Short and sweet
In order to attend the event, you will be required to have a Covid Safe Ticket. With this CST, social distancing and the wearing of a mask will no longer be mandatory (although the mask is still strongly recommended).
Good news for lovers of short stories and tight prose writings: Annelies Verbeke is not giving up writing. Even better: she will be present at a new edition of Kort, renamed Short and Sweet. An evening full of unsettling stories and compact prose with special representatives of the genre: the Russian master storyteller Maxim Osipov, children’s author Annet Schaap and the writer of ‘Te korte verhalen’ (Too short stories), Joke van Caesbroeck.
Maxim Osipov (b. 1963) is one of the most important voices in contemporary Russian literature. Although he can get a bit touchy when his work, as so often, gets compared to Chekhov’s, but his psychological insight, his ability to create catchy characterization, his compassion and his ironic gaze make the comparison obvious. In his latest collection of short stories – translated in Dutch as De wereld is niet stuk te krijgen – he shows a Russia plunged in despair where everyone is busy trying to survive. At the same time, the stories are declarations of love to that same impossible country. Nobel Prize winner Svetlana Alexievich, an early fan, has praised his work as ‘a merciless diagnosis of Russian life’.
Annelies Verbeke (b. 1976) is the patron saint of the short story in our corner of the world. Since her debut, the international bestseller Slaap!, she has produced a rich and diverse oeuvre, from award-winning novels like Dertig dagen to acclaimed short-story collections like Halleluja. It is this genre that ‘fits her like a glove’ – according to the newspaper de Volkskrant. In her latest collection, Treinen en Kamers, she interweaves – as ambitiously as ever – four millennia of literature from around the world. Inspired by stories from world literature before 1900, she wrote fifteen stories.
Annet Schaap (b. 1965) made her debut with Lampje, a fabled novel for all ages that has conquered the hearts of more than 130,000 readers and was awarded the Gouden Griffel, the Woutertje Pieterse Prijs and the Boekenleeuw, among others. The book was published in 22 countries and received acclaim and awards everywhere, including the Premio Strega Ragazze e Ragazzi in Italy and the Carnegie Medal in the UK. At Short and Sweet, Annet Schaap will read from her new book, De Meisjes, a collection of quirky adaptations of familiar fairytales.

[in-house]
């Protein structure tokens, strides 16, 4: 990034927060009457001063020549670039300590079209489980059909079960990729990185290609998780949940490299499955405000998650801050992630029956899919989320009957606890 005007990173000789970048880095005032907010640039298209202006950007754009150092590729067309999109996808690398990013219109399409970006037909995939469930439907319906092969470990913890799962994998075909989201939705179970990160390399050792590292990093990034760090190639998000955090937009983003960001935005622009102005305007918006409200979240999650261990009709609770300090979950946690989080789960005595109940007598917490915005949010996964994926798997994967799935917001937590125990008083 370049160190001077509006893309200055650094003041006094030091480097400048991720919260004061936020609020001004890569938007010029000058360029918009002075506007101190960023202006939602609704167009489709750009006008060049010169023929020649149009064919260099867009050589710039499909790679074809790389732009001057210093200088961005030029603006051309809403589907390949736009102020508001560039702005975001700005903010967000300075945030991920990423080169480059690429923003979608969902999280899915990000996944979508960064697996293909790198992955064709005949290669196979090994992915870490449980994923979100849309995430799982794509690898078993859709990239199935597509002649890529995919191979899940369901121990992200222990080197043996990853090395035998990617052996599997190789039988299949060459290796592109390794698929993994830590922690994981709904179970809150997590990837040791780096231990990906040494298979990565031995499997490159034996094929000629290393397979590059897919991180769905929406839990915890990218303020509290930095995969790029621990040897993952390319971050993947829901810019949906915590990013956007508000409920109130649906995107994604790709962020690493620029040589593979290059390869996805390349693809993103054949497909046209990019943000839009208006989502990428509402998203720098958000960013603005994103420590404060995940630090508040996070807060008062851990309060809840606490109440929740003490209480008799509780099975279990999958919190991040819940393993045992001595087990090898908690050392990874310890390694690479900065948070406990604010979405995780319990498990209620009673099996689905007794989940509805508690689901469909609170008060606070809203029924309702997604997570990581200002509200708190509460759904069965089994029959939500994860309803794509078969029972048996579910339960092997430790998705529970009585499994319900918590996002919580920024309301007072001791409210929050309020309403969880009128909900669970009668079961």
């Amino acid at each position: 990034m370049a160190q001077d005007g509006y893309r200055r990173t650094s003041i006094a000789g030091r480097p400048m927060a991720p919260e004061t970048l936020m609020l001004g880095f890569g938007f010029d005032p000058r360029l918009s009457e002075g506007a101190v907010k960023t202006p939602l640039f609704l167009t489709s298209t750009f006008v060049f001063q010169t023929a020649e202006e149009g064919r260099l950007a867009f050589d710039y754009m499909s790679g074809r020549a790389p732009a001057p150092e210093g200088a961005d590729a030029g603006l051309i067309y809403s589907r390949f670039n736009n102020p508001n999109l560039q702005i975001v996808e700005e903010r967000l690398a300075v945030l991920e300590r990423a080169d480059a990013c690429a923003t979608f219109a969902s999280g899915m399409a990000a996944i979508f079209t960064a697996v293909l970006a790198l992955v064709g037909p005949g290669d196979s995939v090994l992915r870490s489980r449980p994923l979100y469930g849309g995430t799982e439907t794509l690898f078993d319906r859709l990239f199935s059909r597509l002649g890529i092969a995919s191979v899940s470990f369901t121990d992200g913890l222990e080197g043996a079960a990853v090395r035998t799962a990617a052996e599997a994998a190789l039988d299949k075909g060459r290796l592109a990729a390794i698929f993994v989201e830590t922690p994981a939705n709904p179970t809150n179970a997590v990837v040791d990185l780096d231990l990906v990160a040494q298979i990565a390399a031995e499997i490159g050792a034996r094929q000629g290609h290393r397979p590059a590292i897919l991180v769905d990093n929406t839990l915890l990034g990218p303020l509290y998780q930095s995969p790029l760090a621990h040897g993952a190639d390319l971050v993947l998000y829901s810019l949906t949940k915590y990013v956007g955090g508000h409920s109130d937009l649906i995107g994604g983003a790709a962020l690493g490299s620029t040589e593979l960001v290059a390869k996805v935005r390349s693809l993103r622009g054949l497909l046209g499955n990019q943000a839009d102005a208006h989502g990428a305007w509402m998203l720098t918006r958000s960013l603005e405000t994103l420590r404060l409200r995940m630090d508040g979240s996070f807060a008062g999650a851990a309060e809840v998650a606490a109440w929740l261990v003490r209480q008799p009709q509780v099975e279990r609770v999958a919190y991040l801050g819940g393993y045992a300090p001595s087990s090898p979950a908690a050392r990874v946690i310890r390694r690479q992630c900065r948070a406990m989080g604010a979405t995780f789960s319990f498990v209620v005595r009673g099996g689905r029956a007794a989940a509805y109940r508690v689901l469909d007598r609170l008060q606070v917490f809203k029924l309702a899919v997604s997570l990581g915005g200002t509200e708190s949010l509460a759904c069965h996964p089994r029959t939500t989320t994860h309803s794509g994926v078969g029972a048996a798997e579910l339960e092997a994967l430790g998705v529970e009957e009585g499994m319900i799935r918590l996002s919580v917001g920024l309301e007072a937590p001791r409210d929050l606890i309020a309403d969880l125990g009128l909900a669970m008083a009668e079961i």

Joke Van Caesbroeck (b. 1987) is a cult writer with a wide audience. That such a thing exists is a marvel in itself, that we can read her very (very) short stories every week in the culture supplement of De Standaard is a gift. Her more or less autobiographical stories are delightful little disruptors amid the issues of everyday life. Her stories have been collected in Ik ben gratis maar oneetbaar and Onmens, two editions that are now so rare that Joke will probably never be rid of her cult status.
Lucky Fonz III (1981) grew in recent years into one of the Netherlands' best known and most appreciated songwriters and live acts. Thanks to intensive tours in many foreign countries he also reached a wide and varied audience. The Guardian thinks this of him: 'awkwardly funny, but his songs are so sincere and stunningly beautiful, he can take your breath away' and our very own Jan De Smet (De Nieuwe Snaar) sees it this way: 'the album Multimens by Lucky Fonz III had the same effect on me as when I first heard records by Jaap Fisher, Armand, Drs. P, Jan De Wilde, Raymond, Hugo Matthysen, Luc De Vos or Frank Vander linden. I admit: that was all a long time ago, but in more recent times my ears were never stimulated like that again.' A fixture among our northern neighbors, a secret tip to be discovered here!